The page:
Almost no medicinal plant has attracted so much attention in the last two decades, like the echinacea, a plant of the American Indians, of beautiful purple flowers, and like the sharp brown pestle hedgehog (Echinos — in Greek hedgehog).
Of the three related species of the genus Echinacea: purple (Echinaceapurpurea), narrow-leaved (Echinacea angustifolia) and pale (Echinacea pallida), the most clinically tested and clinically tested purple echinacea (L.) is on the market.
The first European settlers in North America noticed that the Indians used this unusual plant to bandage wounds after being bitten by snakes, insects or cuts, ulcers, as well as to treat colds, flu, bronchitis, scarlet fever and many other diseases. Soon the settlers themselves began to use the same plant and the first written documents about its medical application appeared as early as 1787, and in 1887 it was officially included in medicine.
In Germany in 1895 the products of echinaceae became available to homeopathic physicians, and in 1930 its commercial cultivation began. The first pharmacological and clinical studies on the efficacy of echinacea were made in Germany in 1938. With the advent of mass use of antibiotics, interest in this plant declined sharply, until the last decades of the twentieth century, when many antibiotics became ineffective due to resistance, and their excessive use led to a loss of immunity. Since then, interest in echinacea products has been steadily increasing.
How does it work and why is echinacea useful?
- Echinacea strengthens the immune system or the body’s ability to defend itself against disease. The active ingredients are responsible for this: alkylamides, cichoric acid and polysaccharides PS I and PS II.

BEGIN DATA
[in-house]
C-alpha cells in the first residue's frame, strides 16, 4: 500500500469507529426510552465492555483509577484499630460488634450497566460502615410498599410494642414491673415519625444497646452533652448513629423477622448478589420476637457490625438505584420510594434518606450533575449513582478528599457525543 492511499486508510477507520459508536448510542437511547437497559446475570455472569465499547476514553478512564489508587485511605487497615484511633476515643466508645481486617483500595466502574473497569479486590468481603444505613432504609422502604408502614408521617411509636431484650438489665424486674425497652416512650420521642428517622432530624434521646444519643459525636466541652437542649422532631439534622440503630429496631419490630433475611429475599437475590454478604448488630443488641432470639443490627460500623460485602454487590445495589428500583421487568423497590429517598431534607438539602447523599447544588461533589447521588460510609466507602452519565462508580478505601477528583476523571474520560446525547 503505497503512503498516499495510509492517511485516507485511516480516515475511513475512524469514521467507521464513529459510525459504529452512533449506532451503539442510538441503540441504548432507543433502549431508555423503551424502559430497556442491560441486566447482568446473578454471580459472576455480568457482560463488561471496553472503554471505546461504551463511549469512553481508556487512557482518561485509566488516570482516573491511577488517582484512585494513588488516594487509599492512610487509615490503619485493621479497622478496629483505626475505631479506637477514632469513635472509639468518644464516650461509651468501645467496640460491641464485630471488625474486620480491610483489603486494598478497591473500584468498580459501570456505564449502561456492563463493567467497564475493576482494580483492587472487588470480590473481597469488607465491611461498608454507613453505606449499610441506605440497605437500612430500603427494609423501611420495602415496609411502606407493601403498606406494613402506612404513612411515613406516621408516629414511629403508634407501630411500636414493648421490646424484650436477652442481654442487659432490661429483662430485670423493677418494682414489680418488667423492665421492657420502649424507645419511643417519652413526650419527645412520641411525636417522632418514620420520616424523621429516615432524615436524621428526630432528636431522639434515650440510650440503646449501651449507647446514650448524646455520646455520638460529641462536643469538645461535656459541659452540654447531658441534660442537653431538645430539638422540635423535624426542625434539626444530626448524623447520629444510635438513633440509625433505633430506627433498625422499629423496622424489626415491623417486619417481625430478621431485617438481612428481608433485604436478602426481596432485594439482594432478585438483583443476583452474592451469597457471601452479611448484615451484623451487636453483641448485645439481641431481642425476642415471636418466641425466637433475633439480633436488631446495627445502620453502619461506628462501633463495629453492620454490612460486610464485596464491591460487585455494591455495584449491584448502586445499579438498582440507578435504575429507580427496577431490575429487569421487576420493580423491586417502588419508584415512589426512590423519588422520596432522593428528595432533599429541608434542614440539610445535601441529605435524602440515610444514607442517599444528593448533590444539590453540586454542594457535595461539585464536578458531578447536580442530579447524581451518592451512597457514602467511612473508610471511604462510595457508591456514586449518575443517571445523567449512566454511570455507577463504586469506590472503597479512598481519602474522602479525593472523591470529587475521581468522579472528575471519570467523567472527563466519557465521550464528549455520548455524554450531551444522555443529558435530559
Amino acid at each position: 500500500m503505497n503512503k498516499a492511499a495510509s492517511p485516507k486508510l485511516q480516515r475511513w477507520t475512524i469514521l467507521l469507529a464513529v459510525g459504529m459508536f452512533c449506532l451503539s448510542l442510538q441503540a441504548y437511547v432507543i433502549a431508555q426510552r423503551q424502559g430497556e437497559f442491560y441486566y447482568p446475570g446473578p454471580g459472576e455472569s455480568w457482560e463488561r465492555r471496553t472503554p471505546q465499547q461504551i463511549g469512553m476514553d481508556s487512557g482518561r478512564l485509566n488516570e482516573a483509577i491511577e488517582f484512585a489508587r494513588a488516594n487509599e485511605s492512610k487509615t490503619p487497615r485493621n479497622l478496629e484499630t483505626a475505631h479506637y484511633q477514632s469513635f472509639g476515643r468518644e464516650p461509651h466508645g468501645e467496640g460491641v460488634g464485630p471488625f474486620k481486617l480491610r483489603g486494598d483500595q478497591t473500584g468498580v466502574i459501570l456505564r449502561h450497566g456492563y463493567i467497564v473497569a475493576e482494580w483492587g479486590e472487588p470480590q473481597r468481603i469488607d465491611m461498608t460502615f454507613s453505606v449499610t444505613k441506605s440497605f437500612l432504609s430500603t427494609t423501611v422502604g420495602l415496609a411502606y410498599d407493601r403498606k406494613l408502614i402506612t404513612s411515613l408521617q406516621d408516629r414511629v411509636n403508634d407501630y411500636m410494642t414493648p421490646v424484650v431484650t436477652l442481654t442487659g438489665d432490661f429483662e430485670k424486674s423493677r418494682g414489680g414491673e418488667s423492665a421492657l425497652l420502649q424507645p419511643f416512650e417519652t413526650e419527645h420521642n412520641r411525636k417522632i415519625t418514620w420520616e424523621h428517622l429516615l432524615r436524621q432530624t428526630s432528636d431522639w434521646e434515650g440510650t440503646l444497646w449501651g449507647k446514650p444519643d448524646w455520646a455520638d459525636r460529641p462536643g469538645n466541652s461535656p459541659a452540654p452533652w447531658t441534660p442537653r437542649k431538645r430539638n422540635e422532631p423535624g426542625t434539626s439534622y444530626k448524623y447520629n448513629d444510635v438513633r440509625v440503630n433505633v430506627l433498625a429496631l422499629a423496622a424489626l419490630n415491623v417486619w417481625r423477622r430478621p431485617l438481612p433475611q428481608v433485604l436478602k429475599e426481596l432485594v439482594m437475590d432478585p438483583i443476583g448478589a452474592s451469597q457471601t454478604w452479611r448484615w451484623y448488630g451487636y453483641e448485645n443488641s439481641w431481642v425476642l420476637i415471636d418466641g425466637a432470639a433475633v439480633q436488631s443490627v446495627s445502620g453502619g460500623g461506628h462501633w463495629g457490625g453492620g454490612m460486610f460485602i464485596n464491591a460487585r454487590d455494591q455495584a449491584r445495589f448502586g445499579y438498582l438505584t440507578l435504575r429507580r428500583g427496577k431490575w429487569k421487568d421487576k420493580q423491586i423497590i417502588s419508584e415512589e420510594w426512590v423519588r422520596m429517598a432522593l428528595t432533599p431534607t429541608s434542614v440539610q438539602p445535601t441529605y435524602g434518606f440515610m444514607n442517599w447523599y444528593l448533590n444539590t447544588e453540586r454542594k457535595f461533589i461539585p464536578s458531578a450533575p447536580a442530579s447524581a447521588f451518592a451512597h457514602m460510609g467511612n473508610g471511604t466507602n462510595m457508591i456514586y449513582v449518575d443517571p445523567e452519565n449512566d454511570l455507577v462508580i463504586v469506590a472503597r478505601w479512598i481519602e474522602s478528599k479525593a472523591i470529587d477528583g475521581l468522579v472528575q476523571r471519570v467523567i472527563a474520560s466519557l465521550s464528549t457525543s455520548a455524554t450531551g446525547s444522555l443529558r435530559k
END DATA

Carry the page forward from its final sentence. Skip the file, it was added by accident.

- Helps prevent and treat colds, flu and upper respiratory tract infections, is especially important in sinusitis, allergic rhinitis and pharyngitis.
- Helps treat vaginal candidiasis.
- Helps treat lower urinary tract infections (inflammation of the bladder and urethra).
- Increases the number and activity of leukocytes, shows antibacterial and antiviral properties, as well as anti-inflammatory activity.
- Helps treat middle ear inflammation in children and adults.
- It can help normalize the reduced number of leukocytes produced as a result of chemotherapy or radiation.
- Applied topically helps heal slow-healing wounds and ulcers.
- Echinaceae has been successfully used as part of the treatment of advanced colorectal cancer.
- In the form of vaginal tablets are used as part of herbal therapy for cervical dysplasia.
In which dosage forms is it used?
There are many different preparations of this plant on the market. However, they are not all equally effective. They differ according to the method of extraction, the type and the part of the plant that is stubborn. Preparations produced from the extract of the aboveground part of the purple echinacea (E. purpurea) have a proven effectiveness. They can be in the form of tablets, capsules, syrups, lozenges or medicinal honey. It is important to emphasize that one tablet, capsule, lozenge, or spoonful of syrup or honey must contain an extract from one gram of fresh aboveground part of the plant.
How to dose echinacea?
In anticipation of a more massive outbreak of flu or cold, many herbalists recommend in the middle of autumn, the preventive application of echinacea, one capsule a day for a period of three to six weeks. Children over two years of age use one tablespoon (5ml) of syrup or honey in the same period, while children under two years of age use half a tablespoon (2.5ml) of syrup. With this application, the probability of getting the flu or cold is significantly reduced, and if the disease does occur, it will last shorter and will have incomparably milder symptoms.
If a cold or flu has already occurred, two capsules a day are recommended as long as the symptoms last, and after their cessation, one capsule a day for the next two weeks. In case of a general decline in immunity, one capsule per day for 60 days is recommended. For external use, ointments containing 15% extract from the fresh aboveground part are used to heal wounds or ulcers. In the case of cervical dysplasia, vaginal tablets containing 15% fresh plant extract are used.
Is Echinacea Harmful?
This herb belongs to a group of harmless medicinal plants. There are no known contraindications or side effects. Earlier warnings regarding the potential dangers of using echinacea in progressive systemic diseases are now considered unfounded.
Can be used by pregnant and breastfeeding women?
Yes, it can be used throughout my pregnancy and while breastfeeding. This important fact was confirmed by a prospective study.